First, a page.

If your child is not doing as well as expected, try to find out what the problem may be. Discuss with the teacher what they think may be the problem and how you can help. Sometimes what teachers and/or parents think may be a learning disability in a child can be something as simple as a child needing glasses to see better. Other times, it may be something more complex. If a parent thinks a problem exists, they should begin by using the resources available at the child’s school. Most schools have a parent resource center.

            Occasionally walking a child into school, picking them up from school, attending parent-teacher conferences or participating in school activities are excellent ways parents can keep communication lines open between home and school. Parents who are willing to put forth the effort can help their children be more successful in school.

            For more information on parenting, contact the Howard County Extension Service at 870-845-7517 or visit our office located on the second floor of the courthouse. You can also check out our website at www.uaex.edu for lots of good resources on parenting.

Recipe of the Week

            Here is a recipe to enjoy at fall parties, whether it is a girl’s night out, or a tailgate party before the big game. All will enjoy this special treat and the best thing is it is easy to make and serve.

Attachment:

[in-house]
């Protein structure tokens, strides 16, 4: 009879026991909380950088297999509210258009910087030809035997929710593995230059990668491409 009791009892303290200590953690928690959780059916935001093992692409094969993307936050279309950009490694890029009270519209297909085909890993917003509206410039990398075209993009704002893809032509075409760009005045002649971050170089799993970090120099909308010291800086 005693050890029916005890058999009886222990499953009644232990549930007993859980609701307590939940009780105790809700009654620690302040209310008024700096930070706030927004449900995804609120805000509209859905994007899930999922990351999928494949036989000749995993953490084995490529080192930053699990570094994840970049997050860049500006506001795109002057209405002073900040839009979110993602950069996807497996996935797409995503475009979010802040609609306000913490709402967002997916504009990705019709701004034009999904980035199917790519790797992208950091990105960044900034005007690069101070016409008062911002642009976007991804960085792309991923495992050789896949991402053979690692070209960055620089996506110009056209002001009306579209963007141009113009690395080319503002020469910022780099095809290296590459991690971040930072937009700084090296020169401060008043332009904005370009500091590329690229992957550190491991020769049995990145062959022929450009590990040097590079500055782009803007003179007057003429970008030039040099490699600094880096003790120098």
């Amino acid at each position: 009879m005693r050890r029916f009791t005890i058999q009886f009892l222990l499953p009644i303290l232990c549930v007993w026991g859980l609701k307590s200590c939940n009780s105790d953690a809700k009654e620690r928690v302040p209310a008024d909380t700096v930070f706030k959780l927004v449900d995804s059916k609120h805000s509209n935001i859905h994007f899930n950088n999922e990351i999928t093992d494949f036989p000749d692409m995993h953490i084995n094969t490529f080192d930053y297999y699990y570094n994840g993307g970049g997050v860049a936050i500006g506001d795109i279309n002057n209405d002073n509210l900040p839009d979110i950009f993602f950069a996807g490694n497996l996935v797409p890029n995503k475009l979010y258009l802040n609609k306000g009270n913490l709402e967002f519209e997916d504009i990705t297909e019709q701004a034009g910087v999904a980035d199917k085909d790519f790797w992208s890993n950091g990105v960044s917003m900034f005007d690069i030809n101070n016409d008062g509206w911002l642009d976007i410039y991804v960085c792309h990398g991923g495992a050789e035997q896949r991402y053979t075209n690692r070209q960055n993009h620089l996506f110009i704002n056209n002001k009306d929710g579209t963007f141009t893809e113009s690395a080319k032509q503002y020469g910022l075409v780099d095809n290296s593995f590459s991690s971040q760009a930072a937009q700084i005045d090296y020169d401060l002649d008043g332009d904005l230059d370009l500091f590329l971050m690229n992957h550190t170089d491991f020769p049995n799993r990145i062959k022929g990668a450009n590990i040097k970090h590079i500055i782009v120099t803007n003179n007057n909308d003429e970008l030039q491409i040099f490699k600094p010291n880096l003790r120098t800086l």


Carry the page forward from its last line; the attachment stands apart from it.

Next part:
Corn Dip

 3 (11 oz.) cans sweet corn & diced peppers, drained                        

7 oz. can chopped green chilies                                                         

6 oz. can chopped jalapenos, drained and liquid added to taste       

½ c. green onion, chopped                                                                      

1 c. mayonnaise

1 c. sour cream                                                                                               

1 t. pepper

½ t. garlic powder

16 oz. pkg. shredded sharp Cheddar cheese

Corn chips

Mix all ingredients except corn chips together and refrigerate. Serve with corn chips for

scooping. Makes about 6 cups.

By Jean Ince
County Extension Agent - Staff Chair
The Cooperative Extension Service
U of A System Division of Agriculture

Media Contact: Jean Ince
County Extension Agent - Staff Chair
U of A Division of Agriculture
Cooperative Extension Service
421 N. Main St, Nashville AR 71852
(870) 845-7517
jince@uaex.edu

 

The Arkansas Cooperative Extension Service is an equal opportunity/equal access/affirmative action institution. If you require a reasonable accommodation to participate or need materials in another format, please contact your County Extension office (or other appropriate office) as soon as possible. Dial 711 for Arkansas Relay.

The Arkansas Cooperative Extension Service offers its programs to all eligible persons regardless of race, color, sex, gender identity, sexual orientation, national origin, religion, age, disability, marital or veteran status, genetic information, or any other legally protected status, and is an Affirmative Action/Equal Opportunity Employer.